The problem is that when we start to identify with these opinions, confusing them with our own identity. We leave behind our ego and the attachment and these opinions deepen our notion of who we are and thus every time these ideas are questioned, we feel attacked.

Technology is very important for us to stay connected. However it would be wise for us to utilize this technology well. It’s not worth just having the potential for connection. We want to effectively have good conversation and interactions.

5. A good conversation doesn’t have a winner or a loser

You don’t need to agree with everything that is said nor do you need to argue or debate everything.

A good conversation accepts that each person is different, comes with distinct experiences, perspectives, values, and opinions.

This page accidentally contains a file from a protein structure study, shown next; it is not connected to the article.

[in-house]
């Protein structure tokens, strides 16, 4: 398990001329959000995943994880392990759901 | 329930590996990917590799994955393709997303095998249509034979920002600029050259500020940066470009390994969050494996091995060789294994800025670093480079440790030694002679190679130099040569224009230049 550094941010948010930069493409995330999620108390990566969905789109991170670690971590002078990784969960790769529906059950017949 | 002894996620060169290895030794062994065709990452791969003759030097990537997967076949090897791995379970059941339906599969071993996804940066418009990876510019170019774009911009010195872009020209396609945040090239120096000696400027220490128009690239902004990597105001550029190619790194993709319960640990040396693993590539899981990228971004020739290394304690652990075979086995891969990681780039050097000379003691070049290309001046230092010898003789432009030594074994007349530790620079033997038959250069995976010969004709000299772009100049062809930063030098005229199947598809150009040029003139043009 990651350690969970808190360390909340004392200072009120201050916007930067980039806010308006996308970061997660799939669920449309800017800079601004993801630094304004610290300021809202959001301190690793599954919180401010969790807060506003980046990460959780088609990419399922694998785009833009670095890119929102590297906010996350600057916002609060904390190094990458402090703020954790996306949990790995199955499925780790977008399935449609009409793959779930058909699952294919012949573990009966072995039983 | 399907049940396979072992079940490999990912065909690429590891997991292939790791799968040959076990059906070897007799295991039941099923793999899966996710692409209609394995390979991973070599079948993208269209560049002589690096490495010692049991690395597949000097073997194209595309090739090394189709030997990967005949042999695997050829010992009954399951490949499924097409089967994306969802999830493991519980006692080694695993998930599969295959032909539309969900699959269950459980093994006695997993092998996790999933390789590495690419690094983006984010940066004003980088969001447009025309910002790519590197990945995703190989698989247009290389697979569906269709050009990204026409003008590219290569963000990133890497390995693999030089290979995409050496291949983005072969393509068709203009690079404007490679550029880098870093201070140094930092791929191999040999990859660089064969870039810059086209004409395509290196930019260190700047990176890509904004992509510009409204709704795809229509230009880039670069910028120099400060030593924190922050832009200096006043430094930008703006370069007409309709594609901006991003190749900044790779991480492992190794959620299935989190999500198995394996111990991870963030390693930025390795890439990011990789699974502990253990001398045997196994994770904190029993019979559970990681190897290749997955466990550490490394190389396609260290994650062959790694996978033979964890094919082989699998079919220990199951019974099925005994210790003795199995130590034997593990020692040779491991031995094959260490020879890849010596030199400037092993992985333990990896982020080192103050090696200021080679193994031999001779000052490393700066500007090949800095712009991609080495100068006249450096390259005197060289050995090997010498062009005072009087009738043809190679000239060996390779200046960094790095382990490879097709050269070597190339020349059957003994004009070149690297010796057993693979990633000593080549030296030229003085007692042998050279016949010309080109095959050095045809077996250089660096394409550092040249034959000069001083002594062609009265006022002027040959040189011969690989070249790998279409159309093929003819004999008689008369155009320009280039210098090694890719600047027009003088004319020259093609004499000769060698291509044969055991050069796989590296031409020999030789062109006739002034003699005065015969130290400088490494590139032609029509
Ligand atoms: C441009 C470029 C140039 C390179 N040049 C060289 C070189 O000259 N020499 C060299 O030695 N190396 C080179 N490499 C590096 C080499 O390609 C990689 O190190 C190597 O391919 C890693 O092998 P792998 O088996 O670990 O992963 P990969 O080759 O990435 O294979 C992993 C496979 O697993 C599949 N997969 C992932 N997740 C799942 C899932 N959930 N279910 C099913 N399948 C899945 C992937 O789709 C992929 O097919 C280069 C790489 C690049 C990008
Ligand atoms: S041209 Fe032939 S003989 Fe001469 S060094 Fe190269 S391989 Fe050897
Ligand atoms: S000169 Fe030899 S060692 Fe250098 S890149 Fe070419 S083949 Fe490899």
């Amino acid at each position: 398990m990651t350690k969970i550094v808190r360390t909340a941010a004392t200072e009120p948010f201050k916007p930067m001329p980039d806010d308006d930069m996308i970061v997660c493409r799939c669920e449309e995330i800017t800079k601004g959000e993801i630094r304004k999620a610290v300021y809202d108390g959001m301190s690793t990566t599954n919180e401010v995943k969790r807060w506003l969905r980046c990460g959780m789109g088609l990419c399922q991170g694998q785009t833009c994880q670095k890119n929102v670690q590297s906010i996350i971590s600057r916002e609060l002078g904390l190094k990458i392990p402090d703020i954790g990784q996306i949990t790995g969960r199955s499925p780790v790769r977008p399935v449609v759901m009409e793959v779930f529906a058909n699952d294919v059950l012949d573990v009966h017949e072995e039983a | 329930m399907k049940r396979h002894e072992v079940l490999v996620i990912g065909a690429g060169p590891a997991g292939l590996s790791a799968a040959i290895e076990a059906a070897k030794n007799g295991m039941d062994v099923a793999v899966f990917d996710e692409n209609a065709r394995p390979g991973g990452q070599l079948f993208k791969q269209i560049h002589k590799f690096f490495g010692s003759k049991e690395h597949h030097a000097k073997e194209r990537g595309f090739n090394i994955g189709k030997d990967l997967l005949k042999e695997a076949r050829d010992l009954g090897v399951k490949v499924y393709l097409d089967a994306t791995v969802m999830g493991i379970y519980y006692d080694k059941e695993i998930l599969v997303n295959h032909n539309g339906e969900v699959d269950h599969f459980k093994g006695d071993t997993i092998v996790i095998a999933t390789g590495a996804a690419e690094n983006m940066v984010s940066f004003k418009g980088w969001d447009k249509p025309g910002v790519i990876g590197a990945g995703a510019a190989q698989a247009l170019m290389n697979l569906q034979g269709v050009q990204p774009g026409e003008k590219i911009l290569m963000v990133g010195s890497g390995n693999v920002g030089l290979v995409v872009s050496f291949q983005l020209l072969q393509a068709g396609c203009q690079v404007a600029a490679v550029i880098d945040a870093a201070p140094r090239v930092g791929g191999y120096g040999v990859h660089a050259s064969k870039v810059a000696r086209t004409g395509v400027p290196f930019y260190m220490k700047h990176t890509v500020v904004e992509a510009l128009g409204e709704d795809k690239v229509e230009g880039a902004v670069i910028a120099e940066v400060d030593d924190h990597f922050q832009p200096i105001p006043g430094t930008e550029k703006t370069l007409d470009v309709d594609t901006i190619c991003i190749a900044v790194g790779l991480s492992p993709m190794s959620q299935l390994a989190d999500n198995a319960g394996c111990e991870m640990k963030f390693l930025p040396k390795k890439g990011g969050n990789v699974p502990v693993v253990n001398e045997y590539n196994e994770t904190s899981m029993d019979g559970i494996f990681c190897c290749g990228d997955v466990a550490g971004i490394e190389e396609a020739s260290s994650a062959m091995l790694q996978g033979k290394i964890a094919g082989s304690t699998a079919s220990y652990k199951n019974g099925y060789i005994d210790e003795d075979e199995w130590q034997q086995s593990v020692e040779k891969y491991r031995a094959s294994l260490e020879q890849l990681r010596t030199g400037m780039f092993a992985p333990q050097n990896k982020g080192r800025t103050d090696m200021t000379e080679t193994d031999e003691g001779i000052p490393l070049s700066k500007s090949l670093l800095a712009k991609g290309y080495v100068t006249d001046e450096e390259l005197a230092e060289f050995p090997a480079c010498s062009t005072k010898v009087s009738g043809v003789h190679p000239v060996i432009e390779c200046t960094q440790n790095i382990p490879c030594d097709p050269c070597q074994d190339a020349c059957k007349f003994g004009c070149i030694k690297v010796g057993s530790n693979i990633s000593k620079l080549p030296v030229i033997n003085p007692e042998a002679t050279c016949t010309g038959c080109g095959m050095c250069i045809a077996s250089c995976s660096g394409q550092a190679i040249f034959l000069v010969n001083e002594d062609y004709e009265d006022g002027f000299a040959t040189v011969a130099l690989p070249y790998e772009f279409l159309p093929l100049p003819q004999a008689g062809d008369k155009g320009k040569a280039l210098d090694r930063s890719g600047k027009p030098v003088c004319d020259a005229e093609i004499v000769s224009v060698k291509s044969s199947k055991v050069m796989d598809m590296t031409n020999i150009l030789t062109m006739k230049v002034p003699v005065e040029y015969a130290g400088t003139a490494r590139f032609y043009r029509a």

It’s not a championship, tournament, competition, it’s not necessary that you win every debate: when you enter a conversation with the objective of winning a argument, everyone loses.

A good conversation depends on the opening, and if we enter a conversation with a fixed opinion and without the intent of understanding different perspectives, there is no opening. We want only to convince the other person of our perspective. We fail to hear.

6. For a good conversation, we need to know how to listen.

Are you truly listening? If you feel difficulty in listening or others complain that you don’t truly listen, what’s happening?

It could be that it’s difficult for you to stay concentrated in the present moment. To hear, it’s necessary that you be attentive and focused.

–        Could it be that you’re judging that which was said, if the message from that person is right or wrong?

–        Are you evaluating if you like what the other person is saying?

– Do you agree or disagree with that which is being said?

– Are you looking for counter arguments or exceptions to the idea that’s being presented?